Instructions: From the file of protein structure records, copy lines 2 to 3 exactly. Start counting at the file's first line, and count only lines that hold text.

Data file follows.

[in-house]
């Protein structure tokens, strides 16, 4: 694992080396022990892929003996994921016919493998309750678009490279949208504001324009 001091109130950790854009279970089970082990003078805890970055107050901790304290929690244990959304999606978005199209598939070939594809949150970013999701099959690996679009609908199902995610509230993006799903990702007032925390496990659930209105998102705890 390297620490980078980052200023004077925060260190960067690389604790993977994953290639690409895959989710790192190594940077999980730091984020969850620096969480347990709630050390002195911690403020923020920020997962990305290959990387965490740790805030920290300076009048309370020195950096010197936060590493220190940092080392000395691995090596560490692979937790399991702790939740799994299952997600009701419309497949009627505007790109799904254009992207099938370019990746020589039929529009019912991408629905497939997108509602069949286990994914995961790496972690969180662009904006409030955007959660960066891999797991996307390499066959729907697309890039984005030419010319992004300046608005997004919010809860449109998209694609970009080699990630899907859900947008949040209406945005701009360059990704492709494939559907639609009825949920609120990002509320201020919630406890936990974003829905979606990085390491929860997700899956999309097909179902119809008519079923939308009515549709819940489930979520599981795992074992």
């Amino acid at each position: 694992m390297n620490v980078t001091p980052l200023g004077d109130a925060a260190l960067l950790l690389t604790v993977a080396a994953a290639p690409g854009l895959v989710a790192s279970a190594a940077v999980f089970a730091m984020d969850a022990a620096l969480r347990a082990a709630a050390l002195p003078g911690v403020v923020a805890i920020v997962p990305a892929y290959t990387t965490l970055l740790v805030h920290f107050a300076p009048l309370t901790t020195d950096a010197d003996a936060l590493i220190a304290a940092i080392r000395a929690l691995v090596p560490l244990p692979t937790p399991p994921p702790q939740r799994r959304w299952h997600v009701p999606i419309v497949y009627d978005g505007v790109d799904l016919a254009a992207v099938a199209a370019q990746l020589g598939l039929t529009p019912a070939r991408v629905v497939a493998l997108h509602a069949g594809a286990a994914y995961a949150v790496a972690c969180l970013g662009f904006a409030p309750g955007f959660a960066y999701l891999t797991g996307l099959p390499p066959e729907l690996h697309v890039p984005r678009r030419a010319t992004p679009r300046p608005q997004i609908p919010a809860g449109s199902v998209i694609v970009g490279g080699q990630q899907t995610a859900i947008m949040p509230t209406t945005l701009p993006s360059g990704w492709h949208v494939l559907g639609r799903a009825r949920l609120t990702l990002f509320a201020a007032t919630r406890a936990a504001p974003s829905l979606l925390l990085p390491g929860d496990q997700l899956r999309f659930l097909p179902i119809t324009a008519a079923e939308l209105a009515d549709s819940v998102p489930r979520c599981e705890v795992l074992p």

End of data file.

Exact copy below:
């Protein structure tokens, strides 16, 4: 694992080396022990892929003996994921016919493998309750678009490279949208504001324009 001091109130950790854009279970089970082990003078805890970055107050901790304290929690244990959304999606978005199209598939070939594809949150970013999701099959690996679009609908199902995610509230993006799903990702007032925390496990659930209105998102705890 390297620490980078980052200023004077925060260190960067690389604790993977994953290639690409895959989710790192190594940077999980730091984020969850620096969480347990709630050390002195911690403020923020920020997962990305290959990387965490740790805030920290300076009048309370020195950096010197936060590493220190940092080392000395691995090596560490692979937790399991702790939740799994299952997600009701419309497949009627505007790109799904254009992207099938370019990746020589039929529009019912991408629905497939997108509602069949286990994914995961790496972690969180662009904006409030955007959660960066891999797991996307390499066959729907697309890039984005030419010319992004300046608005997004919010809860449109998209694609970009080699990630899907859900947008949040209406945005701009360059990704492709494939559907639609009825949920609120990002509320201020919630406890936990974003829905979606990085390491929860997700899956999309097909179902119809008519079923939308009515549709819940489930979520599981795992074992």
């Amino acid at each position: 694992m390297n620490v980078t001091p980052l200023g004077d109130a925060a260190l960067l950790l690389t604790v993977a080396a994953a290639p690409g854009l895959v989710a790192s279970a190594a940077v999980f089970a730091m984020d969850a022990a620096l969480r347990a082990a709630a050390l002195p003078g911690v403020v923020a805890i920020v997962p990305a892929y290959t990387t965490l970055l740790v805030h920290f107050a300076p009048l309370t901790t020195d950096a010197d003996a936060l590493i220190a304290a940092i080392r000395a929690l691995v090596p560490l244990p692979t937790p399991p994921p702790q939740r799994r959304w299952h997600v009701p999606i419309v497949y009627d978005g505007v790109d799904l016919a254009a992207v099938a199209a370019q990746l020589g598939l039929t529009p019912a070939r991408v629905v497939a493998l997108h509602a069949g594809a286990a994914y995961a949150v790496a972690c969180l970013g662009f904006a409030p309750g955007f959660a960066y999701l891999t797991g996307l099959p390499p066959e729907l690996h697309v890039p984005r678009r030419a010319t992004p679009r300046p608005q997004i609908p919010a809860g449109s199902v998209i694609v970009g490279g080699q990630q899907t995610a859900i947008m949040p509230t209406t945005l701009p993006s360059g990704w492709h949208v494939l559907g639609r799903a009825r949920l609120t990702l990002f509320a201020a007032t919630r406890a936990a504001p974003s829905l979606l925390l990085p390491g929860d496990q997700l899956r999309f659930l097909p179902i119809t324009a008519a079923e939308l209105a009515d549709s819940v998102p489930r979520c599981e705890v795992l074992p």